The Role of Environmental Print in Early Development

Instructor: Sharon Linde

Sharon has a Masters of Science in Mathematics

One of the first indicators that young children are responding to print is their ability to read environmental print. What does this mean? This lesson will define the term and explain how to use it to develop early reading skills.

Explaining Environmental Print

Christopher's mom Cindy came into preschool this morning with exciting news about her three year old. Over the weekend, Christopher read the McDonald's sign. Cindy believes he is now ready to begin learning his letters and working on other reading skills. Clearly he's already reading!


Debbie, the preschool teacher, congratulates Christopher and Cindy on reaching this pre-reading milestone. They explain that Christopher is reading environmental print, the functional text a child sees in everyday life like street signs, food labels, and fast food logos. Christopher recognized and named the McDonald's sign, letting his mom know his brain is able to assign a label to a sign, much like we do with learning letters and their sounds.

The Role of Environmental Print

Many early readers begin to recognize symbols in their environment and 'read' them. Cindy believed Christopher was reading the sign, but in reality his brain isn't quite ready for reading just yet. Instead, he was responding to the clues he associated around the sign - things like the location of the sign on top of a high pole, and the playground he plays in when eating there.

This doesn't mean reading environmental print isn't important, useful, and exciting news. Christopher's teachers and parents now know he is beginning to understand that print carries meaning and that the signs and words around us are meant to convey a message. How can they help Christopher build on his newfound skill? Let's take a look.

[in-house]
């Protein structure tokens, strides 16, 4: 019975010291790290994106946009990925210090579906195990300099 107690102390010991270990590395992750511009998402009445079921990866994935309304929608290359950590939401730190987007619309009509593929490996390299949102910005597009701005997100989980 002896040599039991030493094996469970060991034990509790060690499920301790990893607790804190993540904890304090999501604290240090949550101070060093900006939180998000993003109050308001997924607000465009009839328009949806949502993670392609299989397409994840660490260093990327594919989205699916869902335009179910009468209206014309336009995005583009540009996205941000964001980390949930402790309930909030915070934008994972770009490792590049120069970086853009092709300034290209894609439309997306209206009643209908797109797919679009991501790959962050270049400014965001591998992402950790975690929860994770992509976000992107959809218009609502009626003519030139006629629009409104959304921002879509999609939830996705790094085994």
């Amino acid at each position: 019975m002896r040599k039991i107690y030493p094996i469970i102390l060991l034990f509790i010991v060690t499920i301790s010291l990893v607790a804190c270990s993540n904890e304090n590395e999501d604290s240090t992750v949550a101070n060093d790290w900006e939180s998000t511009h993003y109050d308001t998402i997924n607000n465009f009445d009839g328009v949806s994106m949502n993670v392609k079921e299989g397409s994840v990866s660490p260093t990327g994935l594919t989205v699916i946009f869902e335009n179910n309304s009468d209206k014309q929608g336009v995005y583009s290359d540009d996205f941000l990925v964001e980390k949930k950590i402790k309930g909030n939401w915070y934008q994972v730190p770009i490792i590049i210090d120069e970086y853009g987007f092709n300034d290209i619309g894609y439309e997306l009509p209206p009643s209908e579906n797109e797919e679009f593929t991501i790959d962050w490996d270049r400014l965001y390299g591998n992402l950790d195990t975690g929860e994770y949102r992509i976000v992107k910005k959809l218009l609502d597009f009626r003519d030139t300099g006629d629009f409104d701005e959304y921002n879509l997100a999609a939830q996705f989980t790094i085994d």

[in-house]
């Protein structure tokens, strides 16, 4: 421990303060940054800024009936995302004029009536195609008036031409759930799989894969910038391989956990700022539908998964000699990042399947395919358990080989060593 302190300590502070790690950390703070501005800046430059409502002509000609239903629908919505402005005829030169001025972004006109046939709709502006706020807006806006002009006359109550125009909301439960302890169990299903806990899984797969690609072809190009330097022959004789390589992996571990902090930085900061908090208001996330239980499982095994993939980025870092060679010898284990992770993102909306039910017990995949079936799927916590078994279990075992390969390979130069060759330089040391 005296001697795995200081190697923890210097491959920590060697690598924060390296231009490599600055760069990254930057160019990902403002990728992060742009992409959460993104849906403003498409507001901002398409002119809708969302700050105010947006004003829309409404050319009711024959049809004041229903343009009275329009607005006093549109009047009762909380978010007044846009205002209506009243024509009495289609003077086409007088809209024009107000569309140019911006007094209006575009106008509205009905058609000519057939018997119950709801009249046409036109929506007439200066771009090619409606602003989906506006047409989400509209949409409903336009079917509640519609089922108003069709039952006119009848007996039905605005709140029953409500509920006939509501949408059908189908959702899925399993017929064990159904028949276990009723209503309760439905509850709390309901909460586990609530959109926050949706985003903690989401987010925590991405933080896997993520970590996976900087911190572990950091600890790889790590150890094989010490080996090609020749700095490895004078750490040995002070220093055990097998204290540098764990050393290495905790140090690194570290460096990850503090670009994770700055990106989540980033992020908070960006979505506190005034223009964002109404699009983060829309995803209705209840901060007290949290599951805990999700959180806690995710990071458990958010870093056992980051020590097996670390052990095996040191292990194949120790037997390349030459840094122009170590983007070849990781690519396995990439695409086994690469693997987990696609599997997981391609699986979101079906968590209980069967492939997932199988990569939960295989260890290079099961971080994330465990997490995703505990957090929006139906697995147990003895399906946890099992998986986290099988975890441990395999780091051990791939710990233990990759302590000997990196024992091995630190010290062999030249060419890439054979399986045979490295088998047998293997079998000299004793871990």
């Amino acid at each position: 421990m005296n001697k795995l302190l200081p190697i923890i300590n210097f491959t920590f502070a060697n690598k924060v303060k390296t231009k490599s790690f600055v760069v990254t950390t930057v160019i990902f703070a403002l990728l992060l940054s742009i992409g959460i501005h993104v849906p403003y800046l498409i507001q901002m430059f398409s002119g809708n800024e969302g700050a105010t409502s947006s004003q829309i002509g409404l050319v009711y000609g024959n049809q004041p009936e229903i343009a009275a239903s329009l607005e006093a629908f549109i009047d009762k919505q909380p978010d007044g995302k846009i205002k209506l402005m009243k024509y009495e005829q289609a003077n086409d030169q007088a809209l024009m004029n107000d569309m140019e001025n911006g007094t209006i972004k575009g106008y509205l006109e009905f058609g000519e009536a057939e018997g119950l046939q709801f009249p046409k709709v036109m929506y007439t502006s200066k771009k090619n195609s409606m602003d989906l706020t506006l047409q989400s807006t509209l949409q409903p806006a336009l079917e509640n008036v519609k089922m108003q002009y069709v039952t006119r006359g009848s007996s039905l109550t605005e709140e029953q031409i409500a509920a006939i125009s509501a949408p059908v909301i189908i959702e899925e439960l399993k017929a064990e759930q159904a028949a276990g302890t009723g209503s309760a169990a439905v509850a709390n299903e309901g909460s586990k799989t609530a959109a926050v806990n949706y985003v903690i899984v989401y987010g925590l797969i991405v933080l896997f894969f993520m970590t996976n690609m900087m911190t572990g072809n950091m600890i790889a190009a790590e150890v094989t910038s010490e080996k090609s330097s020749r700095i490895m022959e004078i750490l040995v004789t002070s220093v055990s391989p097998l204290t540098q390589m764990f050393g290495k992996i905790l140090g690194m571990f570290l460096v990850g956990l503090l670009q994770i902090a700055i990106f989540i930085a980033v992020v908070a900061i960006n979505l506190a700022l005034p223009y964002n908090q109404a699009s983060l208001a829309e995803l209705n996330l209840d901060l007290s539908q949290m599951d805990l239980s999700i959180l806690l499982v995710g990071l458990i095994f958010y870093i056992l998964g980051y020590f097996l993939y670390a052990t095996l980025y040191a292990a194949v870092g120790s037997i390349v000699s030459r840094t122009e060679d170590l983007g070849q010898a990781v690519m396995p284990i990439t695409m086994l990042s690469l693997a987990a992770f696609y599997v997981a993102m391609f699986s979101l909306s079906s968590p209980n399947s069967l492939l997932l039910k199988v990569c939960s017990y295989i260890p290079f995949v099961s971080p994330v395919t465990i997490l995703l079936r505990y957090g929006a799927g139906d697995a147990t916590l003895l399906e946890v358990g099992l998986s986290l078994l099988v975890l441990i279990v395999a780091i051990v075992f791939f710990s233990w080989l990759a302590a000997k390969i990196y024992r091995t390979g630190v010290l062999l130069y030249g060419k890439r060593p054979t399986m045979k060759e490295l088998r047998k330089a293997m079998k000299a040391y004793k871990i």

Teaching with Environmental Print

The fact that Christopher is recognizing a relationship between objects and labels isn't totally new. In fact, when he began talking he was already connecting the fact that his spoken words connected to an object - this is a ball, or that is a bottle. But now his brain is beginning to transfer this understanding into more distinct visual clues with specific labels - that sign means McDonald's, or that sign means stop.

Parents, teachers, and caregivers can help build and strengthen these skills in several ways. For starters, they can reinforce environmental print awareness and extend knowledge by having conversations about the print. Cindy can say to Christopher 'McDonald's has a yellow sign', or 'That stop starts with the letter S'. This takes a child's emerging awareness of the sign and adds to the knowledge already there.

Environmental print labels can help students build early reading skills.

Supporting Environmental Print Awareness

Cindy and Debbie can also extend Christopher's environmental print awareness using several activities, such as:

  • Setting up play spaces with lots of print

Providing an environment rich in print reinforces the concept that words carry meaning. Christopher's parents and caregivers can set up dramatic play areas, like stores, banks, or restaurants. Using tools like menus or food labels can provide Christopher with experiences for him to learn the difference between a picture logo and letters, planting the seeds for development in phonics.

  • Exposing children to print

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